On a recent afternoon, I stood half-dressed in Feryl Webster's home office. The certified Rolfer/structural integrationist eyeballed me from bottom to top, noting posture and how I moved.
"We look at the body as a whole organ," said Webster, a Usui reiki master. "We look at form, function, structure, how the body moves through space. We look for dysfunctional patterns."
She picked out a ground-level problem quickly - my feet. Specifically, the large bunion on my right foot and its lesser, but still mighty, companion on my left. I earned the bony protrusions during a three-year love affair with running that thankfully is over.
Webster also noted other potential issues, including a propensity to lock out my knees and hyperextend when standing, an incongruity with my hips, and the difference in each side of my torso as I breathe.
Then began the most intense bodywork I've experienced.
Would it be cliche to say that Rolfing hurt so good?
Webster had me start on my back on the massage table, then moved me onto each side and finally onto my belly. She maneuvered around my body, using her hands, thumbs, fingers and elbows to press deeply on spots, holding anywhere from a few seconds to 30.
"We are separating layers of fascia from each other," she said. "
Fascia is the connective tissue that surrounds the muscles, muscle fibers, tendons and ligaments. An example of it is the white film that you sometimes see on a cut of meat."
Not all of the 90-minute session had the same level of intensity, and the amount of sensation depended on where she worked on my body. It felt good to have my feet manipulated, and her work on my sacrum, parts of my hips and my spine was much less intense. But as soon as she reached the side of my thighs, I wanted to cry for my mama.
"The goal is not to send someone into a state where they can't breathe or relax into the work," said Dixie M. Frank, a local certified Rolfer and massage therapist. "I hear people say it's painful and it doesn't have to be, and not all the time. The intensity goes away in a second when the pressure is relieved."
In that initial session, if the pressure took me to a place I couldn't bear, I said something or made a noise and Webster retreated a few layers until the sensation was bearable.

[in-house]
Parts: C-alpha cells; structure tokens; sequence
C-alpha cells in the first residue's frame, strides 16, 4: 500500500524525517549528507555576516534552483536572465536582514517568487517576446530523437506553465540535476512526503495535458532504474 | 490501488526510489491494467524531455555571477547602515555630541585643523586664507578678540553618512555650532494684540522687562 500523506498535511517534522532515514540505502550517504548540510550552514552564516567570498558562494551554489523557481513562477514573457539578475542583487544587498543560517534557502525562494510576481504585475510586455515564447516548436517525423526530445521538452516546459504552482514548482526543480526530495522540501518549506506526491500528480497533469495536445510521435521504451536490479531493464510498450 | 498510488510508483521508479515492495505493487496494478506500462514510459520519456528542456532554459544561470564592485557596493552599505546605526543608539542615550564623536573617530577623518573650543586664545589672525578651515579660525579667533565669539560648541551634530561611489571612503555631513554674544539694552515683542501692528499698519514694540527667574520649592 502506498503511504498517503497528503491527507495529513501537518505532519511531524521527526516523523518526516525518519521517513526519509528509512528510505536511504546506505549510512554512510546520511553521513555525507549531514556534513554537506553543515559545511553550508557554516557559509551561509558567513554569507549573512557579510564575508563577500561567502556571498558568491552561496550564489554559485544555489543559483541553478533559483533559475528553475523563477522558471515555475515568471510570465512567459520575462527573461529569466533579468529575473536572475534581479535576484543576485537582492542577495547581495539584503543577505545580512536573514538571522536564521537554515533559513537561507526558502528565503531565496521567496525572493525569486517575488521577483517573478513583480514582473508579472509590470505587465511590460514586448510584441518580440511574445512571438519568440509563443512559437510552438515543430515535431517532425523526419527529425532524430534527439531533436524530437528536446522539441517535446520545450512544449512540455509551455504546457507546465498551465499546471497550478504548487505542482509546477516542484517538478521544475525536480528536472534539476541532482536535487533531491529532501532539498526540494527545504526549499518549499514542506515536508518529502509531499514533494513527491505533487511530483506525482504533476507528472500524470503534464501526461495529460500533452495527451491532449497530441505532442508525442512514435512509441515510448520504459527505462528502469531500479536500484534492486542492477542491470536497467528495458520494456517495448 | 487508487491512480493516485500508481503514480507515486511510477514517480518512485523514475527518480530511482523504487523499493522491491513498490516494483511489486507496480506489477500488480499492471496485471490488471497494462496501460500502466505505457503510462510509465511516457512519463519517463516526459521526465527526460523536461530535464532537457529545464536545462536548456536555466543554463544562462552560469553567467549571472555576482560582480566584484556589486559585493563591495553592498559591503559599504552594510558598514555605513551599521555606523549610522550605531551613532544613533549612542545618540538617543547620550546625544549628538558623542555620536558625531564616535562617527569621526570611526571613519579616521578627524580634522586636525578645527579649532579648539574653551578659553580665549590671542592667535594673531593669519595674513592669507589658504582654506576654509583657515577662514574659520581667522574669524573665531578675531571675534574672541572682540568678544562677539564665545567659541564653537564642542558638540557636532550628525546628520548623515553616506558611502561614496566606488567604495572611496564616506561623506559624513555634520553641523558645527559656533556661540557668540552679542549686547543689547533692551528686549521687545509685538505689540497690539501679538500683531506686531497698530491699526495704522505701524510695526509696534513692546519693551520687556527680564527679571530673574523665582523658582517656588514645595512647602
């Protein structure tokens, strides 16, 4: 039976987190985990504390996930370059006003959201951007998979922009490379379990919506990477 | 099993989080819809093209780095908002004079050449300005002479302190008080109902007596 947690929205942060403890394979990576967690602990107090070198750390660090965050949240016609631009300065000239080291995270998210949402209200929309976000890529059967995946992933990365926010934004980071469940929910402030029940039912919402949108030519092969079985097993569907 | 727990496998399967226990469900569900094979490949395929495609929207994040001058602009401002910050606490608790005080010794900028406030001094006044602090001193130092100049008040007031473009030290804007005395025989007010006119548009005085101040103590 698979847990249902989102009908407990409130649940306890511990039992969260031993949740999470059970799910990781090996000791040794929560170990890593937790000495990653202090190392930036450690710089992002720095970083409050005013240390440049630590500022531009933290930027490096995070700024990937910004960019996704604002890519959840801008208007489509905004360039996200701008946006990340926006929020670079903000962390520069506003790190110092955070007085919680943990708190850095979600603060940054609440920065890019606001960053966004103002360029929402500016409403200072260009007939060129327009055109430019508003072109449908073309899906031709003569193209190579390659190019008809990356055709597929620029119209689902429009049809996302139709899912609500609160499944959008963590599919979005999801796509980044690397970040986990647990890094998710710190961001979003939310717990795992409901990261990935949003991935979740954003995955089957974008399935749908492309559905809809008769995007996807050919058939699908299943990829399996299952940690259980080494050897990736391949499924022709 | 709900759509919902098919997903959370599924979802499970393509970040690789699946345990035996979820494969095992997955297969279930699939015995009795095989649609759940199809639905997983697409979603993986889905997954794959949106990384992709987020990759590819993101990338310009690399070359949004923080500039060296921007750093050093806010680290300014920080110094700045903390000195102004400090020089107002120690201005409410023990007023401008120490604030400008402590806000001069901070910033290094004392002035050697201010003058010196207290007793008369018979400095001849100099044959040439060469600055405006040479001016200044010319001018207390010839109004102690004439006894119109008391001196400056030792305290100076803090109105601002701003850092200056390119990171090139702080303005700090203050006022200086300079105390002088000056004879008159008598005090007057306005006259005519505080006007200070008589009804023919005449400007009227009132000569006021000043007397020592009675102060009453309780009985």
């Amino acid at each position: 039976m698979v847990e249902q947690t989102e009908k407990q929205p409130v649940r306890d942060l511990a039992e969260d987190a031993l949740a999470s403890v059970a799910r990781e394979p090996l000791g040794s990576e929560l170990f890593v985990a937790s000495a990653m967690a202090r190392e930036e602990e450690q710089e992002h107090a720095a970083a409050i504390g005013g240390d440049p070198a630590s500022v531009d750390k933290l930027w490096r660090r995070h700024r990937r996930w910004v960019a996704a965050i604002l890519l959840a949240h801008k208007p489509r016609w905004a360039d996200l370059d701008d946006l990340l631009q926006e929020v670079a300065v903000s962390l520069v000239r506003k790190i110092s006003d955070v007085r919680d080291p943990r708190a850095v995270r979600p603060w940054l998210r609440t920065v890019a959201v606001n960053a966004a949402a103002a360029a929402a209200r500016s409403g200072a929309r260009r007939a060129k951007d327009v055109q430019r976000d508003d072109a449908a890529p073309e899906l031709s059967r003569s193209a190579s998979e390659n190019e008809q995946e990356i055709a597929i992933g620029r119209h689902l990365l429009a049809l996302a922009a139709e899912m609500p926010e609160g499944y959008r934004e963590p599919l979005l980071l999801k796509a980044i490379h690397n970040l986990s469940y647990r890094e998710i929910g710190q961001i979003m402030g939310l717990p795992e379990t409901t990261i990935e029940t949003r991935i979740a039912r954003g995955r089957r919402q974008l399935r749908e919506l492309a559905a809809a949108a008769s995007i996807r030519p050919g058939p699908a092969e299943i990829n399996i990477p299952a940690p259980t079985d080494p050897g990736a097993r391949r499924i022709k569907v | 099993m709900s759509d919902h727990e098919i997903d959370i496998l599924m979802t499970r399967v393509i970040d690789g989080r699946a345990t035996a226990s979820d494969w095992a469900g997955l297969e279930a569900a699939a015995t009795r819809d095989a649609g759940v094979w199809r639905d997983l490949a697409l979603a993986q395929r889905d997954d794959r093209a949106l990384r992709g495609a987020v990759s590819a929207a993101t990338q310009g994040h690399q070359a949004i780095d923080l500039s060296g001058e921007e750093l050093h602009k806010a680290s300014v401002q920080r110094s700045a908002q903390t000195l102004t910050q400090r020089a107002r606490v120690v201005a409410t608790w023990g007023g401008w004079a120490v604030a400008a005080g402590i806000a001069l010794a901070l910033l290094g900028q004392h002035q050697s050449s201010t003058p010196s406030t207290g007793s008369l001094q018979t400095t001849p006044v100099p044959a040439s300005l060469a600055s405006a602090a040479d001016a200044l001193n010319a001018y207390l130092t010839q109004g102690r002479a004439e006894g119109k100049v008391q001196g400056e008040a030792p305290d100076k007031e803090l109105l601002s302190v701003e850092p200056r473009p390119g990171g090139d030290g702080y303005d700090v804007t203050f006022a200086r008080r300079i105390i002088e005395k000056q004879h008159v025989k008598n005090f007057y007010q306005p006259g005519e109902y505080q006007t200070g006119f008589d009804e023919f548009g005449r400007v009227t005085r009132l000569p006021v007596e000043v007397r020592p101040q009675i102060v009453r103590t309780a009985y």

The tender spots indicate adhesions in the fascia, Webster said, or a bunch of scar tissue from injuries. The Rolfer presses those spots to break up the tissue and loosen the fascia and connective tissue.
"Rolf would say, 'If it's in the body, it's everywhere in the body,'" Frank said. "A shoulder issue could be connected to a number of things. We look at it as a whole and not just addressing a symptom, with the idea the more you can address the whole structure and support the whole structure, something like that might take care of itself."
Rolf's 10-session series focuses on a different part of the body during each visit with a goal to reset alignment patterns and bring about improved movement, posture and ease.
"Some people in the Rolfing community say you must do the 10 series," Frank said. "Not all Rolfers hold to that. It's the optimal practice for going through the whole body. It brings balance, organization and support to the whole structure, but it may not be practical for people financially or time commitment-wise."
Rates for local Rolfing sessions range from about $95 to $150 for 75-90 minutes.
Though Rolfing is not to be confused with massage therapy, some moments did remind me of getting a deep massage, particularly when Webster used both hands to press and smooth large swaths of my body.
"The difference between us and massage therapists," she said, "is we observe the client standing. We look at the whole unit. If you come in with a shoulder ache, we won't just work on the shoulder. We look at what feeds into the shoulder and what is causing that shoulder to be dysfunctional."
Pain is the No. 1 reason most clients seek out a Rolfer, though there doesn't have to be anything wrong to schedule a session. Some go for help with posture and others because they've heard it can help in the aging process.
"Until you experience Rolfing, you don't have a sense or concept of it," Webster said. "There's no other way to put it except when you get off the table you feel light and spacious."
After we finished, Webster had me stand so she could observe any changes. Right away I noticed my toes looked better. My right big toe wasn't overlapping the second toe, and there was more space between all of them. But it was also the way I felt - like a million bucks - that sealed the deal.
It felt like something got accomplished in my body, and though I wouldn't exactly look forward to a Rolfing session like I would a massage, I would get Rolfed again.